I researched Mercotac sliprings. Regulations prohibit the sale of these to "consumers" because of the mercury content. How did you get yours?
When you create an Instructable, you need to include all relevant details. I saw nothing about this at all (did I miss something?) This is a key part of the project.I built a similar device, much cruder in that it had only 7 monochrome LEDs, but used a rotary transformer (4" diameter close-coupled open-air coils operating at about 32KHz) to convey both power (1/2W) and data (32Kbit/s) to the rotating part. This would have allowed you to eliminate the belt/pulleys and direct drive, as no access is needed at the center or rotation. You must be careful that the center of rotation of the shaft is accurately aligned with that of the slipring, or the slipring will bind and fail.I am frustrated by the "new movement" in processing going to C code only, along with the "baggage" of "operating systems" and libraries such as the Arduino. It is almost as bad as a PC! I found out that an Arduino is slowed by a factor of more then 100 by the "system calls" to set a byte to a port. This precludes using "real-time" code that can function in the microsecond time frame (required for generating and decoding the transformer signals, in addition to operating the display). If I could program Arduino (or other processor) in only assembly with all libraries eliminated, I would pursue more projects like this. Now I am stuck with older processors (6808 and 65816) that are not burdened with all this baggage. I can even debug code while it is running!Where did you get the slipring? Mercotac? What did it cost? (You might want to put this in the Instructable). Did the "mercury police" come after you? what keeps the mercury from escaping? (There have to be rotating seals with a finite lifetime).
How to grow large crystals under more control: get container for the solution that can be lidded at top. Put saturated solution in with excess crystals on the bottom. Put container in constant-temperature room. Apply slight heat to bottom continuously. Tie seed to fine fish line and suspend in container toward upper part (pass lint through small hole in lid, and close lid). If you get everything right, the initial solution will be a little undersaturated initially, so will dissolve into the seed, removing stray tiny crystals on the seed, but not so much as to dissolve the seed off the line. The temperature gradient causes convection in the solution, the solids at the bottom to dissolve, and the seed to grow. As long as there are solids on the bottom, the growth can continue as long as desired. Growth rate is controlled by amount of bottom heat applied. Saturation can be short-term adjusted by altering total temperature (a slight warming at the start can be used to dissolve into the seed at the start). There is a Scientific American Amateur Scientist article about this, but you will have to order the CD to get this.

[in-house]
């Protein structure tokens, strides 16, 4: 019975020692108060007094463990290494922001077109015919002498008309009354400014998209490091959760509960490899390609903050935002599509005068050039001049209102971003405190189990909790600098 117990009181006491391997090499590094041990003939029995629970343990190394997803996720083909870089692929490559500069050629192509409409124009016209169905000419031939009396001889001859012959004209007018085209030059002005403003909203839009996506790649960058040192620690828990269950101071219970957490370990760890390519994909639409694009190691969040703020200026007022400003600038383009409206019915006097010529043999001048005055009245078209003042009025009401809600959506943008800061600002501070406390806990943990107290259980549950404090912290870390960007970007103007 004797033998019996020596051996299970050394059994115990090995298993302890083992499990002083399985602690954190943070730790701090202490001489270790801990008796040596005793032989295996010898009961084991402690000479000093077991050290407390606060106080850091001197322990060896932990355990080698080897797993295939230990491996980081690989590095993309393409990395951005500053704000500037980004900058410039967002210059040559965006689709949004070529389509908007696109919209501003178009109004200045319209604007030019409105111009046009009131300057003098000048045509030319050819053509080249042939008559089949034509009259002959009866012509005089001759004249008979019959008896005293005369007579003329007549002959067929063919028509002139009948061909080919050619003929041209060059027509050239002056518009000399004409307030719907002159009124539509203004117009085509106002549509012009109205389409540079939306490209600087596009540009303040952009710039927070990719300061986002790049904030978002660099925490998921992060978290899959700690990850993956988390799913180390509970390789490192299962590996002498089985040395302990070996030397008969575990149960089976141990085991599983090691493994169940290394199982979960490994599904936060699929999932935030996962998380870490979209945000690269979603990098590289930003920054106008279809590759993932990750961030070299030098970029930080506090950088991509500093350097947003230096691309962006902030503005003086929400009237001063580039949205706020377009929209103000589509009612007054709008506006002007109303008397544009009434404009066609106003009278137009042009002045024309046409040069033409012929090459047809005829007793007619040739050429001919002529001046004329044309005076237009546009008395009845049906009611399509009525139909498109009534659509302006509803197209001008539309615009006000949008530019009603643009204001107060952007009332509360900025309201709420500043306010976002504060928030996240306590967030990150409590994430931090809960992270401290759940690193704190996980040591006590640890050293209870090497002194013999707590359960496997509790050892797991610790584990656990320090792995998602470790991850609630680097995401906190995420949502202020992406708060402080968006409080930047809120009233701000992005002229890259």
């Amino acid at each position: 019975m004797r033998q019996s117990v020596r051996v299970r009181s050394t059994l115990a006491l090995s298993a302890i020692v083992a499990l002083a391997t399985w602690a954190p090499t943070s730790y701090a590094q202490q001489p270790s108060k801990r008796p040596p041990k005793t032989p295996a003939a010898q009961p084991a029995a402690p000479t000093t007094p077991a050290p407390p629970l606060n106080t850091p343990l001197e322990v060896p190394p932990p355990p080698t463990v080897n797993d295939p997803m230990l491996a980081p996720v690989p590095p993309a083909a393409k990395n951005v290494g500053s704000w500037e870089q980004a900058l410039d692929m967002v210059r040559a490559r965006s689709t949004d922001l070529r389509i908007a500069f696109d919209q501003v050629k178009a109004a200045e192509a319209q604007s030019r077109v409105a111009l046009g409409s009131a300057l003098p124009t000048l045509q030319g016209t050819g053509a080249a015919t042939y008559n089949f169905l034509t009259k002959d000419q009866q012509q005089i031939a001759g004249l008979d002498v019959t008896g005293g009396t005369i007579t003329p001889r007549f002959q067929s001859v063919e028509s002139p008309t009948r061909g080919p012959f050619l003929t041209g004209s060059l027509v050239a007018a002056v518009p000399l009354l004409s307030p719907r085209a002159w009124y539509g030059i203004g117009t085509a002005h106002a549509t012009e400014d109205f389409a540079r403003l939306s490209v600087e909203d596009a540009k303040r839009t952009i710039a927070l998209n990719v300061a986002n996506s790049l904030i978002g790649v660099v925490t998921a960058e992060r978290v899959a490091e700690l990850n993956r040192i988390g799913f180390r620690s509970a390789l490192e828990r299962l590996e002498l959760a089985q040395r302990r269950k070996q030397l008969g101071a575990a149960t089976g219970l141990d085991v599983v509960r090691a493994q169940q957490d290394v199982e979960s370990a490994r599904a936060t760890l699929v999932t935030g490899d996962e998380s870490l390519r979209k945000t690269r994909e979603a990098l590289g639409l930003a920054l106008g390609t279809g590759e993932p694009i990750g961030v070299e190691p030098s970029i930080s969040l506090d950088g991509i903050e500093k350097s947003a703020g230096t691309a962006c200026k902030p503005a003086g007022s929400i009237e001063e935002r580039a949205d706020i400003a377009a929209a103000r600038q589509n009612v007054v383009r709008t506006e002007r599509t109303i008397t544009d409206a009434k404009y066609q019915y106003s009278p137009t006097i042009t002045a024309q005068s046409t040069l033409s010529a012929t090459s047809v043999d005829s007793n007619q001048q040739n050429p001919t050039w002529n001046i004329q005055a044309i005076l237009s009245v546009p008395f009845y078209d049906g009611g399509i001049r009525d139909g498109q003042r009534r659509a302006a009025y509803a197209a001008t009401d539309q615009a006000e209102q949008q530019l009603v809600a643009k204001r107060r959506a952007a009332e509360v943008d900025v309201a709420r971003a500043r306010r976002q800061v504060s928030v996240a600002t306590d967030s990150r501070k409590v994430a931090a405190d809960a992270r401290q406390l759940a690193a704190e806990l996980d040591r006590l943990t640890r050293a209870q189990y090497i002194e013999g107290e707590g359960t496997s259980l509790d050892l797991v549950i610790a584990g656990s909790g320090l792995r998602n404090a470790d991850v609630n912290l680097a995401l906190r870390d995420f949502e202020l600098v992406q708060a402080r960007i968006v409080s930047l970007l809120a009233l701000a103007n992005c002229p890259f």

Not explained anywhere I can find is a means to get power and signals from the stationary parts to the rotating parts. Is there a slipring or rotary transformer somewhere?
The copper compounds in the newer treated wood corrode "ordinary" galvanized steel screws like crazy! It is best to use stainless steel, or the screws will be gone in a year!Another thing to note, is that the newer "treated" wood (that is arsenic free) is mostly not rated for continuous ground contact. I would use the new "plastic lumber" at the bottom. Even then, termites could build tubes over the base (on the inside of the base, where it can't be seen) and into the floor and walls.
Does anyone have a timing diagram of the signals required? (Otherwise, I am forced to reverse engineer it from the code.) I assume that the signals are of high frequency (in the millions of bits per second), as these ICs demand at least 24 bits per pixel per update. How is this high-speed data stream gotten from the Arduino, which only has a 16MHz clock? Are the core routines written in assembly, or is there some sort of peripheral processing?Regarding the comments about noise concern, keep one thing in mind. Each IC in the chain re-processes and cleans up the signal before sending it to the next IC. So there can be a lot of ground noise in the system, as long as it is not concentrated between 2 adjacently-connected LED ICs. So I would avoid breaking up the power buss as explained in some of the comments. For long busses, put feeders every so often, but do not break up the continuous power rail. Yes, there will be ground loops, but this noise will be distributed, and will not disrupt the signal.